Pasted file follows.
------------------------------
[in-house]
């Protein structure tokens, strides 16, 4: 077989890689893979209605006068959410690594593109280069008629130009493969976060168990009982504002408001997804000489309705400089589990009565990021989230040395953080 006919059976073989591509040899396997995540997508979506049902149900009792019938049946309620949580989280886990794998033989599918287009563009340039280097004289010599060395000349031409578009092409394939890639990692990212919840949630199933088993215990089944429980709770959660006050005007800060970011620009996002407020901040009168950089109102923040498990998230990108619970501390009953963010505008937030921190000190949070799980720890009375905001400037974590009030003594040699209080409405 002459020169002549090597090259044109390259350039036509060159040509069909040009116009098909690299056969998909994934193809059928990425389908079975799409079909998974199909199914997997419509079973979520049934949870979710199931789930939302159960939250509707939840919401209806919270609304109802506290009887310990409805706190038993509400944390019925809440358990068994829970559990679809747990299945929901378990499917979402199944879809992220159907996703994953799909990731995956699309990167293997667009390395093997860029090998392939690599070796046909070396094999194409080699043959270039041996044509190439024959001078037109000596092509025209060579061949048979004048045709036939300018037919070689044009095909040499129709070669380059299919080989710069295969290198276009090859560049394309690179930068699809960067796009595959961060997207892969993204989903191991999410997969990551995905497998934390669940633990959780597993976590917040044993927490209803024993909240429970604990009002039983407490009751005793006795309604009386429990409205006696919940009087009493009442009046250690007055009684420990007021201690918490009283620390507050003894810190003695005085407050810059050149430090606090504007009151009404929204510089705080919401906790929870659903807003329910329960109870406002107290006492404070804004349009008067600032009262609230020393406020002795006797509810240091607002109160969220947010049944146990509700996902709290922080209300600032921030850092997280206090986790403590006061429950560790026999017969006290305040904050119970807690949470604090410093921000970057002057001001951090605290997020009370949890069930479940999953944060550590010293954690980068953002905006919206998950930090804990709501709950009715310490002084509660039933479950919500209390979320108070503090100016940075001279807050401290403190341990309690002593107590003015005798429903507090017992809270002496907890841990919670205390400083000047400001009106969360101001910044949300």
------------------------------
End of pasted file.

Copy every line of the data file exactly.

[in-house]
């Protein structure tokens, strides 16, 4: 077989890689893979209605006068959410690594593109280069008629130009493969976060168990009982504002408001997804000489309705400089589990009565990021989230040395953080 006919059976073989591509040899396997995540997508979506049902149900009792019938049946309620949580989280886990794998033989599918287009563009340039280097004289010599060395000349031409578009092409394939890639990692990212919840949630199933088993215990089944429980709770959660006050005007800060970011620009996002407020901040009168950089109102923040498990998230990108619970501390009953963010505008937030921190000190949070799980720890009375905001400037974590009030003594040699209080409405 002459020169002549090597090259044109390259350039036509060159040509069909040009116009098909690299056969998909994934193809059928990425389908079975799409079909998974199909199914997997419509079973979520049934949870979710199931789930939302159960939250509707939840919401209806919270609304109802506290009887310990409805706190038993509400944390019925809440358990068994829970559990679809747990299945929901378990499917979402199944879809992220159907996703994953799909990731995956699309990167293997667009390395093997860029090998392939690599070796046909070396094999194409080699043959270039041996044509190439024959001078037109000596092509025209060579061949048979004048045709036939300018037919070689044009095909040499129709070669380059299919080989710069295969290198276009090859560049394309690179930068699809960067796009595959961060997207892969993204989903191991999410997969990551995905497998934390669940633990959780597993976590917040044993927490209803024993909240429970604990009002039983407490009751005793006795309604009386429990409205006696919940009087009493009442009046250690007055009684420990007021201690918490009283620390507050003894810190003695005085407050810059050149430090606090504007009151009404929204510089705080919401906790929870659903807003329910329960109870406002107290006492404070804004349009008067600032009262609230020393406020002795006797509810240091607002109160969220947010049944146990509700996902709290922080209300600032921030850092997280206090986790403590006061429950560790026999017969006290305040904050119970807690949470604090410093921000970057002057001001951090605290997020009370949890069930479940999953944060550590010293954690980068953002905006919206998950930090804990709501709950009715310490002084509660039933479950919500209390979320108070503090100016940075001279807050401290403190341990309690002593107590003015005798429903507090017992809270002496907890841990919670205390400083000047400001009106969360101001910044949300």